Though Fault had been in the top ten for several weeks preceding the film's release, once it was in cinemas it jumped to the number one spot, beating Robert Galbraith (Rowling's nom de plume) and the new Bridget Jones to the top. "When it reaches this point it becomes a crossover," says Cullen, "because you don't get that volume when you've got just teenagers buying it. It's become something for adults, for teens," she continues, "for everyone".

That was just the classic edition. The edition with the movie tie-in cover was number three in the UK bestseller charts at the same time, which means that, if added together, the book would be lightyears above its nearest rival during the film's theatrical run. "The film trailer came out at the end of January and we spiked then as well!" laughs Cullen. "The trailer became the most popular movie trailer in the history of YouTube." At the time of writing, the trailer for The Fault In Our Stars is approaching 30 million views, with only Fifty Shades Of Grey now ahead of it.

Fifty Shades Of Grey
Jamie Dornan in the upcoming Fifty Shades Of Grey movie - the trailer has become the most-viewed in the history of YouTube.

What Does 'Young Adult' Actually Mean?

To some, calling a book or a film 'Young Adult' is an insult to the young, the adult, young adults (also known as teenagers – remember them?), and any hyper-intelligent infants curious enough to read or watch the product in question in either medium. To Box Office Mojo, the final word in how much a movie has made theatrically, these releases are simply "Adaptations of books aimed at 10-17 year-olds." To Shannon Cullen, publisher of Penguin's Puffin Fiction division, "it's just become a sort of terminology, really."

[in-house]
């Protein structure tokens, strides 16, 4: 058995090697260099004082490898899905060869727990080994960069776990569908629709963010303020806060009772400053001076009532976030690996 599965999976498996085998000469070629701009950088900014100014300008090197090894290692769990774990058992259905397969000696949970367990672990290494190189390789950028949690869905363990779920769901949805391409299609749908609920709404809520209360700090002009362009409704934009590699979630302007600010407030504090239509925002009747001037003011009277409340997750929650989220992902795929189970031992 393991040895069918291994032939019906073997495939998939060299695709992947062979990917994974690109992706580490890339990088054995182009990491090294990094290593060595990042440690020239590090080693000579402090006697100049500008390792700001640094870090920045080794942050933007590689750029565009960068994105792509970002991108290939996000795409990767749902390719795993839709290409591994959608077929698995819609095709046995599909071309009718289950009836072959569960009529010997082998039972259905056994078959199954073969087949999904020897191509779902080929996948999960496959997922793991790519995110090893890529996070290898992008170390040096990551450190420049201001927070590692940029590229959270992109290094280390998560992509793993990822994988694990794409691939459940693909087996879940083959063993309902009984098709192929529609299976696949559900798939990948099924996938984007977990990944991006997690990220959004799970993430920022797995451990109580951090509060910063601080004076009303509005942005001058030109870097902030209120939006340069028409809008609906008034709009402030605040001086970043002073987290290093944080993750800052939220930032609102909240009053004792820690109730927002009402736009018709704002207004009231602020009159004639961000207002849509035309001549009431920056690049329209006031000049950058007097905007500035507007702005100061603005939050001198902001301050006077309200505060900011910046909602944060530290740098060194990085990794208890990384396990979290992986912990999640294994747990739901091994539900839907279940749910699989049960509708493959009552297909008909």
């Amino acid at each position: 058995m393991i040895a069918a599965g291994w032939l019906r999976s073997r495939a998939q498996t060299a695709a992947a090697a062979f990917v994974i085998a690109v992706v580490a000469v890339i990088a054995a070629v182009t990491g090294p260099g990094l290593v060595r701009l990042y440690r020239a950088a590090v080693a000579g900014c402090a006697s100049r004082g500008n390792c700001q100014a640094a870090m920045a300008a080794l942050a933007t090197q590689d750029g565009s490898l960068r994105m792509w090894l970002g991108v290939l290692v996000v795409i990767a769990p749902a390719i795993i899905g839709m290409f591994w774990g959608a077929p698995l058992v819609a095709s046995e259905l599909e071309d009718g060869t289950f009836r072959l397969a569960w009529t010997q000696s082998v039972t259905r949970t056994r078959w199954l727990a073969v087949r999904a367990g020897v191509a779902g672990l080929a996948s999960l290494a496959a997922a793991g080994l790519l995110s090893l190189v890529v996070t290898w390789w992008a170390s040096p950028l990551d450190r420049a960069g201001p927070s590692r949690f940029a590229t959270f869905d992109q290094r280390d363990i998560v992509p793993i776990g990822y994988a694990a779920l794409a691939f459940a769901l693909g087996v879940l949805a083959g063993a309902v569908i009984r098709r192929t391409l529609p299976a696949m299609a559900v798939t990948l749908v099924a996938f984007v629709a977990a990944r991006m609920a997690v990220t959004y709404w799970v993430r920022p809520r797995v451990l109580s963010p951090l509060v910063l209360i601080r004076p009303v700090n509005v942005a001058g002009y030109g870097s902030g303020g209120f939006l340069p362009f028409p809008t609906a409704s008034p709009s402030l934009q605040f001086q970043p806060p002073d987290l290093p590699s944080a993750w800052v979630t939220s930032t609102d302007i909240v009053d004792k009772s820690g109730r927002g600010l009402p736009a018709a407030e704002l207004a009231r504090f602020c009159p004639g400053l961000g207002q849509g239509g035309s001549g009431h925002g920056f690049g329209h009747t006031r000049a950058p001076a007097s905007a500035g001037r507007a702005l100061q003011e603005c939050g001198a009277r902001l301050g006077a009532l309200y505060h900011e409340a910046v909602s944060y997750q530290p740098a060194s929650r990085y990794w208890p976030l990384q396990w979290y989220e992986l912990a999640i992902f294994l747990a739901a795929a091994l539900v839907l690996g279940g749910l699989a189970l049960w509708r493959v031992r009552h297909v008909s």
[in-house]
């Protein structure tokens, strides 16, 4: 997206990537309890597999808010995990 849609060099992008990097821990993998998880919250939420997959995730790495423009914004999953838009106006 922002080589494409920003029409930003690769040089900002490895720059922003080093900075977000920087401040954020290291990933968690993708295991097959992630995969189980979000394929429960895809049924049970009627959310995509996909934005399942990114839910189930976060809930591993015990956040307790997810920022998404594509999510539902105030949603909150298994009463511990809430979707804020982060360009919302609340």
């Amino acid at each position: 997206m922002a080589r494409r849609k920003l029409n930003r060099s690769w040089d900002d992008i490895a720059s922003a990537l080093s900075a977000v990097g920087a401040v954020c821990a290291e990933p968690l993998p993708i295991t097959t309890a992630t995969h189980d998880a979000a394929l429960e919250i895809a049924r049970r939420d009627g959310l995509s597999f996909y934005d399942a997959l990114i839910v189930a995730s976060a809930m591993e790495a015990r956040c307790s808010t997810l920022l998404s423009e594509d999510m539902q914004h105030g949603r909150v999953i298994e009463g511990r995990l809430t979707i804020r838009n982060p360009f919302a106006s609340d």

As the publisher behind Meg Rosoff's How I Live Now (adapted by Kevin Macdonald in 2013, starring Saoirse Ronan), Jeff Kinney's Diary Of A Wimpy Kid series (adapted by Thor Freudenthal in 2010, with two sequels over the following two years) and Rick Riordan's Percy Jackson books (adapted by Chris Columbus into Percy Jackson & The Olympians: The Lightning Thief in 2010 and then by Thor Freudenthal – him again – for the sequel, Sea Of Monsters, in 2012), Cullen is perfectly placed to clear up the commenter-riling conundrum of what the hell a 'Young Adult' anything is.